Feed Your Sleep
Nutrition practices to promote better sleep

By Abby Johnson MS, RDN, LDN, CLT


Avoid caffeine, especially later in the day.  Some experts recommend avoiding caffeine up to eight hours before bed.  In less sensitive individuals, avoiding caffeine 4-5 hours before bed may be sufficient.  Keep in mind hidden sources of caffeine such as chocolate, sodas, decaffeinated coffee (yes it still has a small amount of caffeine), and teas.
Avoid alcohol close to bed time.  Alcohol does allow healthy people to fall asleep more quickly most of the time, but it reduces rapid eye movement (REM) sleep which is the restorative sleep needed to wake up fully rested.
Avoid eating large meals right before you go to bed.  When you eat large meals, your body spends a lot of energy working to digest the food you just ate and may not allow to get deep, restorative sleep.
Limit high sugar foods in your diet. High amounts of sugar can lead to spikes in blood glucose levels throughout the day.  Maintaining a more stable blood sugar during the day into the evening can help to lead to better sleep at night.
Magnesium plays a role in supporting deep, restorative sleep by maintaining healthy levels of GABA, a neurotransmitter that promotes sleep.  This mineral found in abundance in avocados, nuts, and legumes.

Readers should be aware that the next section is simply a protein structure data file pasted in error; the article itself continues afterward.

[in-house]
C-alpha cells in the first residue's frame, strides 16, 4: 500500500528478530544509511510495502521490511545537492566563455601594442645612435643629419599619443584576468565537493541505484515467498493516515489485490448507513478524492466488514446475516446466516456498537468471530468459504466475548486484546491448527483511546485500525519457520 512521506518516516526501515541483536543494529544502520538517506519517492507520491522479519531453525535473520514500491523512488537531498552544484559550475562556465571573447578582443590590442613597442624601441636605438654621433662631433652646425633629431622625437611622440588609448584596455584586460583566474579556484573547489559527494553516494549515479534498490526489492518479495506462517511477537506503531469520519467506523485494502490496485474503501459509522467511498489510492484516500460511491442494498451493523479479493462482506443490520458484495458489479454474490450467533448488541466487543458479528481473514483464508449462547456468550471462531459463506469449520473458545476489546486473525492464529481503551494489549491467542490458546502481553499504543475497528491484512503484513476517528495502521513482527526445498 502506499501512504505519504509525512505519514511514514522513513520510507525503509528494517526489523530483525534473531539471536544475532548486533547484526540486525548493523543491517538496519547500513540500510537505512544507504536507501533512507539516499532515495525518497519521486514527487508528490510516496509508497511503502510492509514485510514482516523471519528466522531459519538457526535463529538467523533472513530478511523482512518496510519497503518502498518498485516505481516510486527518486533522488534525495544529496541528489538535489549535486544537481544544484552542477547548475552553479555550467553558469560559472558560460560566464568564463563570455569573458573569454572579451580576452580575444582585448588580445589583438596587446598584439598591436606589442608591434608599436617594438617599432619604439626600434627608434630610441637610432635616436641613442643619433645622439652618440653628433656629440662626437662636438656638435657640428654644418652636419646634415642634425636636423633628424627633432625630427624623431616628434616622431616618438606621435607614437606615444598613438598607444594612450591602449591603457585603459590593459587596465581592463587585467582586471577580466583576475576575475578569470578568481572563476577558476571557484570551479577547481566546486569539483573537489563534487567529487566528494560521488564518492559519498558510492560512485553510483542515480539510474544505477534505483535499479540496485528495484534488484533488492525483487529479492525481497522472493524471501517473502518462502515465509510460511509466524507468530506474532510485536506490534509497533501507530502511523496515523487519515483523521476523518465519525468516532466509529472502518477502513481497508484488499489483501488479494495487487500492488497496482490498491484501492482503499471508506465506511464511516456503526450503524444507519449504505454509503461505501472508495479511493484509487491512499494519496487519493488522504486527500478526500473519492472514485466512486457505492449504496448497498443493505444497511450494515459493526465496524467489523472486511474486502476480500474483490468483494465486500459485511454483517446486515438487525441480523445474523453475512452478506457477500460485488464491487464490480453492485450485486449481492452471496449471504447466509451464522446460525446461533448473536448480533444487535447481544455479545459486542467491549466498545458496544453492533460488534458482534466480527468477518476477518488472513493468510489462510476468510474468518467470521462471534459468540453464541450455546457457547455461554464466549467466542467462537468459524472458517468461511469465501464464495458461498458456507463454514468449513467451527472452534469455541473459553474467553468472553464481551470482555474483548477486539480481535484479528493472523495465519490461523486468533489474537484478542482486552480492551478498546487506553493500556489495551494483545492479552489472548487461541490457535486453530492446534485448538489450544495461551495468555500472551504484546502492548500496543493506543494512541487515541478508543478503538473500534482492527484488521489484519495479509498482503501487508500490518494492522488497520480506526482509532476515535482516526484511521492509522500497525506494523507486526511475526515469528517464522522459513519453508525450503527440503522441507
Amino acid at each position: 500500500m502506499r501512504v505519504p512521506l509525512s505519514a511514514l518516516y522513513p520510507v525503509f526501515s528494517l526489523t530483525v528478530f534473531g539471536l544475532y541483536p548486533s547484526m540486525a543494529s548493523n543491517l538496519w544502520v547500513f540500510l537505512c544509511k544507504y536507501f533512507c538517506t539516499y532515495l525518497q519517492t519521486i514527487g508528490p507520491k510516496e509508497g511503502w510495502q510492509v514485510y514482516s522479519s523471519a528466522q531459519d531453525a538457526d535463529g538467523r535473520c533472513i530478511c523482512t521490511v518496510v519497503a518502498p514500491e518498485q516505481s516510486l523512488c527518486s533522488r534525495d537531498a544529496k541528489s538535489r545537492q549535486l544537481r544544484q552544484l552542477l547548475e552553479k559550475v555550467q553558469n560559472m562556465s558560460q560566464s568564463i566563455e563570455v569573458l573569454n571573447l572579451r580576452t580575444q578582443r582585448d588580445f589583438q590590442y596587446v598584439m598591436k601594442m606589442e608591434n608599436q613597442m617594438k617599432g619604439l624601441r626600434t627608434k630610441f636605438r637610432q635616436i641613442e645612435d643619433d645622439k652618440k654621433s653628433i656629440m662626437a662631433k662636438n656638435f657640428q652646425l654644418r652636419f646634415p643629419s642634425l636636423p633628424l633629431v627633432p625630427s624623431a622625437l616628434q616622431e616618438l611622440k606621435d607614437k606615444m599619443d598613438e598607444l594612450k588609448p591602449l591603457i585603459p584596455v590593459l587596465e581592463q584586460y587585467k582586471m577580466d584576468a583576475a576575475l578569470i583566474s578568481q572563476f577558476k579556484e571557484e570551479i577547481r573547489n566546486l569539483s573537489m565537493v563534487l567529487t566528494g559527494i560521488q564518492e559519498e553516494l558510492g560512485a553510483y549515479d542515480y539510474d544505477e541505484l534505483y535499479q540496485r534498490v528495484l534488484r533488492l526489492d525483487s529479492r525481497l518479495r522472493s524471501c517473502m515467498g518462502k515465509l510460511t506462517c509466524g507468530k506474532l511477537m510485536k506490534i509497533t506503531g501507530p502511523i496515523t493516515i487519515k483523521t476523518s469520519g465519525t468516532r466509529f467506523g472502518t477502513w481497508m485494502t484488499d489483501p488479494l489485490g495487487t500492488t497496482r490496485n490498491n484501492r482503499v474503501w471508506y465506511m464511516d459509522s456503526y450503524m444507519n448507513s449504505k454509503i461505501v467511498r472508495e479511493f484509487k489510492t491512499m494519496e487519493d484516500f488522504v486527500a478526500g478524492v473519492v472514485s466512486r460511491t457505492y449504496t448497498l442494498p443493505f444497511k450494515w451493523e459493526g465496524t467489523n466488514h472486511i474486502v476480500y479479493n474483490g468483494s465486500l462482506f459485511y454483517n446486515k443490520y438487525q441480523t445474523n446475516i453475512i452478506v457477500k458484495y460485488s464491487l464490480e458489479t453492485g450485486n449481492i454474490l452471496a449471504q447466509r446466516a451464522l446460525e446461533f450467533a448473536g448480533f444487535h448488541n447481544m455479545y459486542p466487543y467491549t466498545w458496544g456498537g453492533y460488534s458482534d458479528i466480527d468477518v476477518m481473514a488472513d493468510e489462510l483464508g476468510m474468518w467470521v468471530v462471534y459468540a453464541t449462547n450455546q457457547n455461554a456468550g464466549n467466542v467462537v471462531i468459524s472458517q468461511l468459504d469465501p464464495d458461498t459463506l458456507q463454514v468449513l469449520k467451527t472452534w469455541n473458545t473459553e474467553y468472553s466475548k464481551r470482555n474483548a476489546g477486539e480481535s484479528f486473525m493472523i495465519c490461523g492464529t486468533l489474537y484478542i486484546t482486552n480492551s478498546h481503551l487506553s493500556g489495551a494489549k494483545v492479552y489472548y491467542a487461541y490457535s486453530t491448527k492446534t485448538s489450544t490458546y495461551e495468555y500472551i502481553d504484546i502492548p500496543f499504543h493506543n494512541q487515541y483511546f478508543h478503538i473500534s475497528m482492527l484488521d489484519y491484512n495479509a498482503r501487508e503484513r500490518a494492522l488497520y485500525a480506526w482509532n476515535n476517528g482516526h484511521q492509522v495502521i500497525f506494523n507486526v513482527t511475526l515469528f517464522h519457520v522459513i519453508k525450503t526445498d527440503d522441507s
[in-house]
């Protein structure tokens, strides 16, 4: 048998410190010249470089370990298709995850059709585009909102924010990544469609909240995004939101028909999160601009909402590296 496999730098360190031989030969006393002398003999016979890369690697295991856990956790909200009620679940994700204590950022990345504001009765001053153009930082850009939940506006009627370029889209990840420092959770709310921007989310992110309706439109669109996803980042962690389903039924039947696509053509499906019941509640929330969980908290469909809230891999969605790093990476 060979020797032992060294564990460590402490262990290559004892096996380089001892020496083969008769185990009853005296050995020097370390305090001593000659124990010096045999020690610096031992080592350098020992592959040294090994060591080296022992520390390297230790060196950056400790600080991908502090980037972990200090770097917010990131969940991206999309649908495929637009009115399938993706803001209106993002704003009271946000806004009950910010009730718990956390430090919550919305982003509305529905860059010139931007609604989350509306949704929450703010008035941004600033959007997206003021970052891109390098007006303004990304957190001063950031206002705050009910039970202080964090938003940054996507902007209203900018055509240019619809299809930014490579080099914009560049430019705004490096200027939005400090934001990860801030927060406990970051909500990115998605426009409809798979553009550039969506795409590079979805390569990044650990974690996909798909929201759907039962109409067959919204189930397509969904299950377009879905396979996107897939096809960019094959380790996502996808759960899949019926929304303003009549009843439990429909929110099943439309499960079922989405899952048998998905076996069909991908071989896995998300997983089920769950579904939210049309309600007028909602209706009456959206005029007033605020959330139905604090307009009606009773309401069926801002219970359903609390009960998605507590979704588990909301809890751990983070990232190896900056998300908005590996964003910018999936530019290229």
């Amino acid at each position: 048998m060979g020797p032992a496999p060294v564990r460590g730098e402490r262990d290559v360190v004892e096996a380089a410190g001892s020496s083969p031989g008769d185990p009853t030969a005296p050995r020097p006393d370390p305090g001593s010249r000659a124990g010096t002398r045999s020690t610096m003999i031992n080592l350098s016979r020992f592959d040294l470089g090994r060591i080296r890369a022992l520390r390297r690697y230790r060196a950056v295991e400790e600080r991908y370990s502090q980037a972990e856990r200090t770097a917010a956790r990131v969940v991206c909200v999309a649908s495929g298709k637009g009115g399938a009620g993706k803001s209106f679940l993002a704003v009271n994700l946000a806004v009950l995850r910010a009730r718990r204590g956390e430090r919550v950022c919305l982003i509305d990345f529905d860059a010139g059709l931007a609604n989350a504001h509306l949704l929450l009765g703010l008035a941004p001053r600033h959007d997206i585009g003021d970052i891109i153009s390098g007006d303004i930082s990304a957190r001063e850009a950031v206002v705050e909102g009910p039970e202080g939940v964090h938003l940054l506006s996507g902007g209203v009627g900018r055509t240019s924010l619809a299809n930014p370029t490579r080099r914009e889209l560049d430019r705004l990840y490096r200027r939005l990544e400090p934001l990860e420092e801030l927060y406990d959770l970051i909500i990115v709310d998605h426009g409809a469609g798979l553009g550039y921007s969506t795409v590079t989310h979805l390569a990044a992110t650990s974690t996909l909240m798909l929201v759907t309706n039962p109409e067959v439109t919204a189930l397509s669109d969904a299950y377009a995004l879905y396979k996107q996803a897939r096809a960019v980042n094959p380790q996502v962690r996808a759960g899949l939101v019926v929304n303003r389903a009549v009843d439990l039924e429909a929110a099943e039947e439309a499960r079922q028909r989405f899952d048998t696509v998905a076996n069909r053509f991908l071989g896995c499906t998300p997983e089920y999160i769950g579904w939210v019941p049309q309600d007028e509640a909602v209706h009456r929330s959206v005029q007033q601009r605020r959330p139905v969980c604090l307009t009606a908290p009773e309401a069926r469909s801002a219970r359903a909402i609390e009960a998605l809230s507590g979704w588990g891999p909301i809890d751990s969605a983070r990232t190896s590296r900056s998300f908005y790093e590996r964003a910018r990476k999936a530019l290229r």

Tryptophan is an amino acid associated with better sleep due to its ability to promote two neurotransmitters; serotonin and melatonin.  Serotonin affects the brain and influences sleep, cognition, and mood.  Melatonin is a hormone that helps to regulate your sleep-wake cycle.  Less than optimal levels of either of these can negatively impact your sleep. 
Melatonin is a hormone that your body makes naturally to help regulate your sleep.  Melatonin production increases naturally as the sun goes down and decreases in the presence of more sunlight.  Some people take melatonin supplements to help them sleep.  However, there are many foods that also naturally contain melatonin.  Tart cherries or tart cherry juice contains the highest amount of melatonin followed by other foods like pomegranate, walnuts, rolled oats and flaxseed.



Our diet can have an impact on our sleep patterns.  Here are few ways that we can influence our sleep habits through the foods we eat. 

What you eat impacts how well you sleep, and how you sleep impacts what you eat.  This cycle is what makes sleep one of the absolute most important factors contributing to your overall health, including your risk of chronic disease, maintaining a healthy weight, productivity during the day, and quality of life. Check out these practical dietary tips to help you get a better night's sleep. 

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